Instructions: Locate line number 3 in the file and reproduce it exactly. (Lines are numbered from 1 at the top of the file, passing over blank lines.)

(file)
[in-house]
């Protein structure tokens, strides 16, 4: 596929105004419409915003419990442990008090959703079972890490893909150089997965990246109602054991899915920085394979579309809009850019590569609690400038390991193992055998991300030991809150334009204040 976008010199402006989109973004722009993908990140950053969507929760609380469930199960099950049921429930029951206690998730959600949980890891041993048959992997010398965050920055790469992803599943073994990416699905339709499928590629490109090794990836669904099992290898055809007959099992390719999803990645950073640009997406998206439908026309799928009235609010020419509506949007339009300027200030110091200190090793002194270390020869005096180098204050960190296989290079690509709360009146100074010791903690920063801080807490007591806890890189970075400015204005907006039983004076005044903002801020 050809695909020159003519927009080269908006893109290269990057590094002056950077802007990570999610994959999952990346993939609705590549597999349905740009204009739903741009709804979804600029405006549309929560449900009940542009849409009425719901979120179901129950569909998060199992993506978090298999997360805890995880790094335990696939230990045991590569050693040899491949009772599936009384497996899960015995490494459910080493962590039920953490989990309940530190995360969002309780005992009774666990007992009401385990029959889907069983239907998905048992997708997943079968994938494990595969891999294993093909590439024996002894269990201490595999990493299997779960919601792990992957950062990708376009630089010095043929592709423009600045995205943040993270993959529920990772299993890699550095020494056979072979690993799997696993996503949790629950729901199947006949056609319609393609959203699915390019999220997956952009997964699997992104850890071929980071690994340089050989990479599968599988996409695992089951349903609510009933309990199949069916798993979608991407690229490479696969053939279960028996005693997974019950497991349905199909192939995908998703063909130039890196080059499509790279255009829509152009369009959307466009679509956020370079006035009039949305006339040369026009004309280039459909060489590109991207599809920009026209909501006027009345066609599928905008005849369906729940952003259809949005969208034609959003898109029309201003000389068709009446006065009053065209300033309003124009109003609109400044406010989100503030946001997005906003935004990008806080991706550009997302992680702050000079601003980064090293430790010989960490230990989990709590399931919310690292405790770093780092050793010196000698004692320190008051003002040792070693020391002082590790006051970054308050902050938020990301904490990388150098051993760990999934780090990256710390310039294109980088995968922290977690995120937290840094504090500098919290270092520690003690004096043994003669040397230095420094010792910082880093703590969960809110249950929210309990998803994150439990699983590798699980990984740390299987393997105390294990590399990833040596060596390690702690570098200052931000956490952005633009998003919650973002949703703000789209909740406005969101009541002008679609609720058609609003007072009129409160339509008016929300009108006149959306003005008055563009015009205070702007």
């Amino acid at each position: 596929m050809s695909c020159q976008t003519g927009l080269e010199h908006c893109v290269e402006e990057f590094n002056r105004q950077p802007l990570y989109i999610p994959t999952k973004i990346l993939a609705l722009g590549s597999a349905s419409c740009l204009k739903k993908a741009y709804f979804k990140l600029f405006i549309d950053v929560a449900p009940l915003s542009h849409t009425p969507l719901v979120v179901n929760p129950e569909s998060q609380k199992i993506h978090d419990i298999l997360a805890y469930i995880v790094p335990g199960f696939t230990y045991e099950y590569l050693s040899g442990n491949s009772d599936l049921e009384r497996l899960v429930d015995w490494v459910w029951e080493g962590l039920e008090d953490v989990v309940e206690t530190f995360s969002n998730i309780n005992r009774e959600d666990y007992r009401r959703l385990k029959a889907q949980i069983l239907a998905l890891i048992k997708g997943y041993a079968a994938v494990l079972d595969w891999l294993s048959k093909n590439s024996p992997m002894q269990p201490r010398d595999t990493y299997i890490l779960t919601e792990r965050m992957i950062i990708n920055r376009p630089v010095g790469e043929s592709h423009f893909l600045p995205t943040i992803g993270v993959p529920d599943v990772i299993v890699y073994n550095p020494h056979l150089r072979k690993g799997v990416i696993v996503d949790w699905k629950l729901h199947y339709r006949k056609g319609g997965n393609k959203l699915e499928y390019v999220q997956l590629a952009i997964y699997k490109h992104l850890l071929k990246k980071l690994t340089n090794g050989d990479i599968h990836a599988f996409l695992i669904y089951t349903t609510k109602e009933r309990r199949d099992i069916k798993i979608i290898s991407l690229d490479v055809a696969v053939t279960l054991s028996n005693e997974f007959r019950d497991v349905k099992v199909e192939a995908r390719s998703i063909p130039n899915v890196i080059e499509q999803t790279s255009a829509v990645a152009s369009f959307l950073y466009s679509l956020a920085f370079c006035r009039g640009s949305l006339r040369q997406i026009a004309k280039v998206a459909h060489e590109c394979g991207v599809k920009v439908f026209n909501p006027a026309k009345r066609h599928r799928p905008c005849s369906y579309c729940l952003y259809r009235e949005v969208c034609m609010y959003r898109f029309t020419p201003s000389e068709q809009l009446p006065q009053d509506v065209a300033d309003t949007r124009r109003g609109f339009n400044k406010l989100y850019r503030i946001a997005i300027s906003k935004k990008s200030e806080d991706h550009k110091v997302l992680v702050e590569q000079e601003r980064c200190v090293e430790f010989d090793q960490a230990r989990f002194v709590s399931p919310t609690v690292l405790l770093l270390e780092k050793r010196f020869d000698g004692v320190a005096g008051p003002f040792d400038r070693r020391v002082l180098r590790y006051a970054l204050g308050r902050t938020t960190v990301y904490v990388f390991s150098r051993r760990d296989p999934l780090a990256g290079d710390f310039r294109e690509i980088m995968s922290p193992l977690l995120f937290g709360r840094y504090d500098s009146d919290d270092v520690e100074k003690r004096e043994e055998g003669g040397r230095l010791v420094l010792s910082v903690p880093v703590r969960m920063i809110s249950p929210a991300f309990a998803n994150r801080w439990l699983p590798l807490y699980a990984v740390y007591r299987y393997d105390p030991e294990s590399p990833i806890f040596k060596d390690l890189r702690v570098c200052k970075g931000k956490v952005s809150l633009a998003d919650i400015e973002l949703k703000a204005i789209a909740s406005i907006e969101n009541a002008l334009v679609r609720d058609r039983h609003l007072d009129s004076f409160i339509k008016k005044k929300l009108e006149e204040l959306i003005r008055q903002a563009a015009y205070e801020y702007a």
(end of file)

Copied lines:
């Amino acid at each position: 596929m050809s695909c020159q976008t003519g927009l080269e010199h908006c893109v290269e402006e990057f590094n002056r105004q950077p802007l990570y989109i999610p994959t999952k973004i990346l993939a609705l722009g590549s597999a349905s419409c740009l204009k739903k993908a741009y709804f979804k990140l600029f405006i549309d950053v929560a449900p009940l915003s542009h849409t009425p969507l719901v979120v179901n929760p129950e569909s998060q609380k199992i993506h978090d419990i298999l997360a805890y469930i995880v790094p335990g199960f696939t230990y045991e099950y590569l050693s040899g442990n491949s009772d599936l049921e009384r497996l899960v429930d015995w490494v459910w029951e080493g962590l039920e008090d953490v989990v309940e206690t530190f995360s969002n998730i309780n005992r009774e959600d666990y007992r009401r959703l385990k029959a889907q949980i069983l239907a998905l890891i048992k997708g997943y041993a079968a994938v494990l079972d595969w891999l294993s048959k093909n590439s024996p992997m002894q269990p201490r010398d595999t990493y299997i890490l779960t919601e792990r965050m992957i950062i990708n920055r376009p630089v010095g790469e043929s592709h423009f893909l600045p995205t943040i992803g993270v993959p529920d599943v990772i299993v890699y073994n550095p020494h056979l150089r072979k690993g799997v990416i696993v996503d949790w699905k629950l729901h199947y339709r006949k056609g319609g997965n393609k959203l699915e499928y390019v999220q997956l590629a952009i997964y699997k490109h992104l850890l071929k990246k980071l690994t340089n090794g050989d990479i599968h990836a599988f996409l695992i669904y089951t349903t609510k109602e009933r309990r199949d099992i069916k798993i979608i290898s991407l690229d490479v055809a696969v053939t279960l054991s028996n005693e997974f007959r019950d497991v349905k099992v199909e192939a995908r390719s998703i063909p130039n899915v890196i080059e499509q999803t790279s255009a829509v990645a152009s369009f959307l950073y466009s679509l956020a920085f370079c006035r009039g640009s949305l006339r040369q997406i026009a004309k280039v998206a459909h060489e590109c394979g991207v599809k920009v439908f026209n909501p006027a026309k009345r066609h599928r799928p905008c005849s369906y579309c729940l952003y259809r009235e949005v969208c034609m609010y959003r898109f029309t020419p201003s000389e068709q809009l009446p006065q009053d509506v065209a300033d309003t949007r124009r109003g609109f339009n400044k406010l989100y850019r503030i946001a997005i300027s906003k935004k990008s200030e806080d991706h550009k110091v997302l992680v702050e590569q000079e601003r980064c200190v090293e430790f010989d090793q960490a230990r989990f002194v709590s399931p919310t609690v690292l405790l770093l270390e780092k050793r010196f020869d000698g004692v320190a005096g008051p003002f040792d400038r070693r020391v002082l180098r590790y006051a970054l204050g308050r902050t938020t960190v990301y904490v990388f390991s150098r051993r760990d296989p999934l780090a990256g290079d710390f310039r294109e690509i980088m995968s922290p193992l977690l995120f937290g709360r840094y504090d500098s009146d919290d270092v520690e100074k003690r004096e043994e055998g003669g040397r230095l010791v420094l010792s910082v903690p880093v703590r969960m920063i809110s249950p929210a991300f309990a998803n994150r801080w439990l699983p590798l807490y699980a990984v740390y007591r299987y393997d105390p030991e294990s590399p990833i806890f040596k060596d390690l890189r702690v570098c200052k970075g931000k956490v952005s809150l633009a998003d919650i400015e973002l949703k703000a204005i789209a909740s406005i907006e969101n009541a002008l334009v679609r609720d058609r039983h609003l007072d009129s004076f409160i339509k008016k005044k929300l009108e006149e204040l959306i003005r008055q903002a563009a015009y205070e801020y702007a």